Fire at AMRI: Angels or Demons? | SocialExcerpts

Fire at AMRI: Angels or Demons? | SocialExcerpts

Fire at AMRI: Angels or Demons? Dec 09

The morning sun of December 9, 2011 brought with it gloom for Kolkata. Massive fire at a posh private hospital in the heart of city’s southern fringes claimed at least 65 lives so far. AMRI hospital had been featured in The Week’s 27 November issue as Kolkata’s best Emergency and Superspeciality hospital. Sadly, the same hospital remained a silent witness to the charred remains of more than 60 odd people who had come with a hope of curing themselves of their diseases. A fire breaking out in such a facility, leaves us wondering – who are we banking on, angels or demons, to save our kit & kins from their sufferings?

The new Annexe building of the Dhakuria branch of AMRI hospital caught fire at 3am reportedly. Relatives of patients and some local residents reported the authorities about smoke emanating from the premises. However the parties were assured there was no such accident. After about an hour when the prominence of a fire accident could not be further denied, fire fighting services were alerted by the local residents.

Fire fighters (including Minister in charge of Disaster Management, Govt of West Bengal) complained of non cooperation from hospital administration. They were withheld from entering the basement of the hospital, where the fire originated. Rescue operations caught pace with day break. Ministers, police as well as disaster management team engaged themselves in rescue as time passed. Currently the Chief Minister of Bengal and the Leader of Opposition, West Bengal Assembly, are at the hospital assessing the situation. Officials from the hospital have been conspicuous by their absence.

Dead bodies that have been rescued have been sent to SSKM hospital morgue for post mortem. Four kiosks have been ordered to be set up there for quick handing over of the remains to the concerned families. The injured are being sent to other city branches of AMRI chain as well as some government hospitals. Death toll could rise further as rescue progresses.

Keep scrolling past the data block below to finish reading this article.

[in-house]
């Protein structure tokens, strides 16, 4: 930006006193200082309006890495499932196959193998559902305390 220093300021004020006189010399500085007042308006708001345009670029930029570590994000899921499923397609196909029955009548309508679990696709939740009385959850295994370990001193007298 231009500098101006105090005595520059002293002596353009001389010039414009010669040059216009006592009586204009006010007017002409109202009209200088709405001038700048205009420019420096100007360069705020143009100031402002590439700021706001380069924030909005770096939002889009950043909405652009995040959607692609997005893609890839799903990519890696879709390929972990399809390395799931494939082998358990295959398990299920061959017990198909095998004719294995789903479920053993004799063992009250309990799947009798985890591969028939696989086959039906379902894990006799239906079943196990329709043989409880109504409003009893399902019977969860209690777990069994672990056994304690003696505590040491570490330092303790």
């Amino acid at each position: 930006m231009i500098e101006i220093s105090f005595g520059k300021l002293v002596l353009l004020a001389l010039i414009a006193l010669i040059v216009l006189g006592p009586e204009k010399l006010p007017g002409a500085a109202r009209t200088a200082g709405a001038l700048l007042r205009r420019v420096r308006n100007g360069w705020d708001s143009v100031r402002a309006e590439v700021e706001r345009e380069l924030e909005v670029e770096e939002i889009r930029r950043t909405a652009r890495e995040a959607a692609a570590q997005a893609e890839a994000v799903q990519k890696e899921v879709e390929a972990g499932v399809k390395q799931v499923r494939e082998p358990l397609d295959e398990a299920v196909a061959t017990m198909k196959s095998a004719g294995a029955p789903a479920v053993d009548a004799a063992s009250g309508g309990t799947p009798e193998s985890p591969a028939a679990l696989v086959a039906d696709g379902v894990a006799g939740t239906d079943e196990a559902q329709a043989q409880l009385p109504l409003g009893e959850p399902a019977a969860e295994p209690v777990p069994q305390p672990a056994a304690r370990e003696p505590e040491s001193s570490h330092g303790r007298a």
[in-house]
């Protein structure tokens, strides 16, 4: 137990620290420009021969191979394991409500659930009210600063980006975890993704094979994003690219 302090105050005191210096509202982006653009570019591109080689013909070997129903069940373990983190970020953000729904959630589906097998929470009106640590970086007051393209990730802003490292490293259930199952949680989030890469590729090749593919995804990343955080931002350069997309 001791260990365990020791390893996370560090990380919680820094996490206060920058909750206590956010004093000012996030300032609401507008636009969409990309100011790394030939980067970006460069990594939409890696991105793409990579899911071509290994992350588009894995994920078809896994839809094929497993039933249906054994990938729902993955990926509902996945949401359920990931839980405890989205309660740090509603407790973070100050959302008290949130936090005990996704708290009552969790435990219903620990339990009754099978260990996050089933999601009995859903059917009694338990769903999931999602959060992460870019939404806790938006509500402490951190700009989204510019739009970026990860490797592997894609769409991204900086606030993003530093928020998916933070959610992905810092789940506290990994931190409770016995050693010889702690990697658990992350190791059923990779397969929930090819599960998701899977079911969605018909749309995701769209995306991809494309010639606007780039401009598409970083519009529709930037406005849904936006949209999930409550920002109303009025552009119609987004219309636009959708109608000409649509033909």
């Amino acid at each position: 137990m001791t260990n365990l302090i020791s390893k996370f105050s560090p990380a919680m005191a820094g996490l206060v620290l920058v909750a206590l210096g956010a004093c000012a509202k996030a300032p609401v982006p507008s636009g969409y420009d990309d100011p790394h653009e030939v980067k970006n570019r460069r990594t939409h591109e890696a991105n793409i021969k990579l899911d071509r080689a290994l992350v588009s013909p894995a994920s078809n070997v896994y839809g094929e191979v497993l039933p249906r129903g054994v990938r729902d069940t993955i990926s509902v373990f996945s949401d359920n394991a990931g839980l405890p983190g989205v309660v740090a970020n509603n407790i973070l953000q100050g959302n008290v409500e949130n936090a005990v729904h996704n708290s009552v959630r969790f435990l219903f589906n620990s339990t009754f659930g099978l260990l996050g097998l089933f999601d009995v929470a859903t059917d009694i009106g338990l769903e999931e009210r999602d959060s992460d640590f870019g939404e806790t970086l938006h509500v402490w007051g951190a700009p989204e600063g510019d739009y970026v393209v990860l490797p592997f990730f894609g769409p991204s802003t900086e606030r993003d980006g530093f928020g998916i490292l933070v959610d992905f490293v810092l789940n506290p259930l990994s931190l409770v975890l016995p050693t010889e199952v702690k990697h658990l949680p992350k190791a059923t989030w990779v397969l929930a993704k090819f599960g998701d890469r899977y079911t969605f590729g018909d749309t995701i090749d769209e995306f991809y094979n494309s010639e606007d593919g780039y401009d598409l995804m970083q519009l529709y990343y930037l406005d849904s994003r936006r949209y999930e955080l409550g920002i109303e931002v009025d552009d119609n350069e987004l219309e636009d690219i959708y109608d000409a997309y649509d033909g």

Social Media too has been abuzz with the news of the tragedy. Helpline numbers were being shared by users on Twitter. #AMRI and #Dhakuria have been trending in India at second and third slot respectively. From politicians like Derek O’ Brain to citizens of Kolkata like Sumana, Gunjan, Sanjog, Shilpa, AnushreeAurindamSanjib, Agnivo have been tweeting endlessly to report the latest on the mishap. One look at the #AMRI column on Twitter will tell you these people are talking sense. What baffles us, is, how hospital authorities missed out on these important points to adhere to, which even common men think is/was absolutely necessary? Not just that, in times like these, though we realize social media can bring people together, help in information dissemination, and help form a public opinion, but what more than that? Is there anyway we can make it count? Or the only thing that counts is the number of charred bodies, or the no. of heartbroken, devastated family members who are haplessly doing rounds, looking for help in the hospital premises?

This is the second time in 3 years that Dhakuria branch AMRI hospital chain witnessed devastating fire accident. The incident exposes the lack of infrastructure for patient safety and disaster management even in private hospitals. Health care in India clearly deserves more attention than that is being devoted at this time. Hospital is where people go, with a lot of hope, to save their near and dear ones. Seeing those people in flames, is a horrific experience, and shock of a lifetime. It’s time we sit up and do what is necessary to prevent such disasters. May the souls rest in peace, and the culprits be brought to justice.

Disclaimer: The legal copyright of the images belongs to the respective copyright owners.

facebook-15 twitter-15 email-15 linkedin-15 digg-15 delicious-15 reddit-15 stumbleupon-15 tumblr-15 posterous-15 email-15 snailmail-15

About Author